Soaring land prices the past several years have spurred more builders to enter raw land acquisition and development for the first time. Be careful.
Chuck Shinn, President, Lee Evans Group
Soaring land prices the past several years have spurred more builders to enter raw land acquisition and development for the first time. Be careful. Development really is a different business. Don't go into it without doing your homework and probably adding an experienced land person to your staff.
Because land prices have become so high, and risk increases right along with price, some builders have adopted the smart strategy of forming a consortium to acquire and develop raw land. Typically, they divide each parcel into neighborhoods of different product types and price ranges to minimize direct competition with each other and increase lot absorption. This spreads the risk of carrying a large landholding in a weakening market among multiple companies.
Now Is Not the Best Time
If this is the peak of the market, builders would be better off maintaining high liquidity and lower debt rather than holding large land inventories. Land has been the downfall of countless builders during soft housing markets. Land inventories and associated debt service can strain cash flow.
Of course, this is easier said than done during a land feeding frenzy. It's hard to avoid clammy palms and heart palpitations when sales are outpacing additions to the lot inventory and new lot costs make your current pro forma and pricing strategy obsolete.
Profitability starts with the land purchase. Our target ratios show that cost of sales should be held to 70% of the purchase price - 50% for hard costs of construction and 20% for the lot. So it's almost impossible to recover from a mistake in a land buy. However, as builders unfamiliar with the land business move into development, they often make mistakes that threaten profitability and even company survival. One of the worst is to mingle land and home building in one profit center or company - land and home building profits should be kept separate. Another is to push too fast on land without an adequate option period for necessary due diligence. The worst, of course, is to pay too much for raw land relative to the market price of the housing you can build on it.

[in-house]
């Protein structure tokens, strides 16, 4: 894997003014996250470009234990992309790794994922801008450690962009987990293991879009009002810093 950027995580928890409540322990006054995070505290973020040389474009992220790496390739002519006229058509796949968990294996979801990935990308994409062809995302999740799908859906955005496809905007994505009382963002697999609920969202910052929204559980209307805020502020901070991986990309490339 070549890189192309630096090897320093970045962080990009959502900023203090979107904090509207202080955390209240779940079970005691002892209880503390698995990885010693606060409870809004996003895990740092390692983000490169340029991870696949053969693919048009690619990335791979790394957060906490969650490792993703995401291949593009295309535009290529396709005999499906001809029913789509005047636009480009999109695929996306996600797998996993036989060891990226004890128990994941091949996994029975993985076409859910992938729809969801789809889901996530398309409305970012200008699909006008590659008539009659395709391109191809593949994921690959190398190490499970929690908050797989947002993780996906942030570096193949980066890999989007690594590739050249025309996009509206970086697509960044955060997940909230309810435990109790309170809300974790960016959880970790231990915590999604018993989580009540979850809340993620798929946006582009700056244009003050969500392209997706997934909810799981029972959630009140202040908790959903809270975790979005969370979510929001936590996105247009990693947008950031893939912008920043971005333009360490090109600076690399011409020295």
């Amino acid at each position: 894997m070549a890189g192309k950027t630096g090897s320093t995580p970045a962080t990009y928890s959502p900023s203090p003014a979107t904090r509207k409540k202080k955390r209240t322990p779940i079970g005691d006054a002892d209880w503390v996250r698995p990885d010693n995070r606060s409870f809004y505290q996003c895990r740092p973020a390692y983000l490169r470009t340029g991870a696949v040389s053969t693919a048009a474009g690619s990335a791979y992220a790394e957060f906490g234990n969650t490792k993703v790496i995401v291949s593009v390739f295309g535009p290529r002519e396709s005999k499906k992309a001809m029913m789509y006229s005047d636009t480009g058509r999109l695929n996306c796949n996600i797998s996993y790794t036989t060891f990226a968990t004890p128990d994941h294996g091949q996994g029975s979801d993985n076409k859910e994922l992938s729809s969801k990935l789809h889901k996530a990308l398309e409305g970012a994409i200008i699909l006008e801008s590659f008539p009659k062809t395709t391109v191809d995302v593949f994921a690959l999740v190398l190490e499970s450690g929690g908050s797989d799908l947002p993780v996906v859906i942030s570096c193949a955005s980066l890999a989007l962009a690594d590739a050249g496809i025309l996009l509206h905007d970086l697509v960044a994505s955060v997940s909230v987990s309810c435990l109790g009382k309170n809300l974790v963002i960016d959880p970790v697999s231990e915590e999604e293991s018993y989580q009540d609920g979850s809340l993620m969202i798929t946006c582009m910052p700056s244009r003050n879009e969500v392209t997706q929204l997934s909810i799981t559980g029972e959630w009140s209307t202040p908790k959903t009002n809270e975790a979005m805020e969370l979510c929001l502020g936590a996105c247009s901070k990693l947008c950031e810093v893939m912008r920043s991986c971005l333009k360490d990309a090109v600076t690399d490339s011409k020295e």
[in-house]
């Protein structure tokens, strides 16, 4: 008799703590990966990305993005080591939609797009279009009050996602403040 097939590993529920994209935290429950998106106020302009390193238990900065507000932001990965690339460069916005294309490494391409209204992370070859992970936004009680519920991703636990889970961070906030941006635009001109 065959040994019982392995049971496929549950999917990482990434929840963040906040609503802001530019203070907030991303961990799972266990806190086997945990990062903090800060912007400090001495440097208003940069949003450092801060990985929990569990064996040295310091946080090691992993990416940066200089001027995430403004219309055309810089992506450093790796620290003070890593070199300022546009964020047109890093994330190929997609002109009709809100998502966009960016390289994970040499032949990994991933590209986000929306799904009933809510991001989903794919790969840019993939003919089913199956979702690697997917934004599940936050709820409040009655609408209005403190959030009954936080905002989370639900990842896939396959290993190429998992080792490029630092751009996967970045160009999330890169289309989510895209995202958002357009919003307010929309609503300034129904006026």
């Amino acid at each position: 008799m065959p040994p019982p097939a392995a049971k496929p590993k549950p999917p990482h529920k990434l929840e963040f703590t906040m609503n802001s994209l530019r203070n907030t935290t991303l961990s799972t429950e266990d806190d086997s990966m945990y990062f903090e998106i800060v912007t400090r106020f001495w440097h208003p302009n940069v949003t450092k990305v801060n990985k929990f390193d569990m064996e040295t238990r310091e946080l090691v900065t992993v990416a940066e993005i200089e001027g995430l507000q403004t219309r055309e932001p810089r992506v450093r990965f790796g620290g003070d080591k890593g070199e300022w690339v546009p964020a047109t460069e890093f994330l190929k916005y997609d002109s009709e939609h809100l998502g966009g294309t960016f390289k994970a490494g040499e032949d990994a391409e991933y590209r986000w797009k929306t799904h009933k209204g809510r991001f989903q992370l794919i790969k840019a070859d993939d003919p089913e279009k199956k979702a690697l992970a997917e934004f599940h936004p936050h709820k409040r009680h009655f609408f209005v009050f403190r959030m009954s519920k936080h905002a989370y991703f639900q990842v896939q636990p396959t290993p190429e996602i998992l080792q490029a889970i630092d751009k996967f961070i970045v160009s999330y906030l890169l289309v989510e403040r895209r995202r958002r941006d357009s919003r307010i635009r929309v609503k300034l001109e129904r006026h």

Tie Land Strategy to Business Plan
Rather than reacting to market conditions, builders should tie their land strategy to their five-year business plan, so land keeps coming on line as needed, and knee-jerk land buys are avoided. Too often, such decisions are emotional. Then, land parcels don't fit the business plan, forcing the company to go into unplanned markets and product lines outside its core competencies.
Land strategy should be a rolling analysis of land needs during the next five years, by product line and market area. This includes finished lots, lots under development, entitled land ready for development and (finally) raw land. The amount of land needed in each category depends on the sales pace, the timing of land development activities (critical in northern climates, where winter conditions close asphalt plants from fall to spring) and the length of the entitlement process.
Builders should review a land inventory status report with their management team monthly. This report should include not only the number of lots controlled but also the status of the pipeline for each product line and market area - with monthly projections of need relative to the current sales pace.
Next month: an example of how to do this.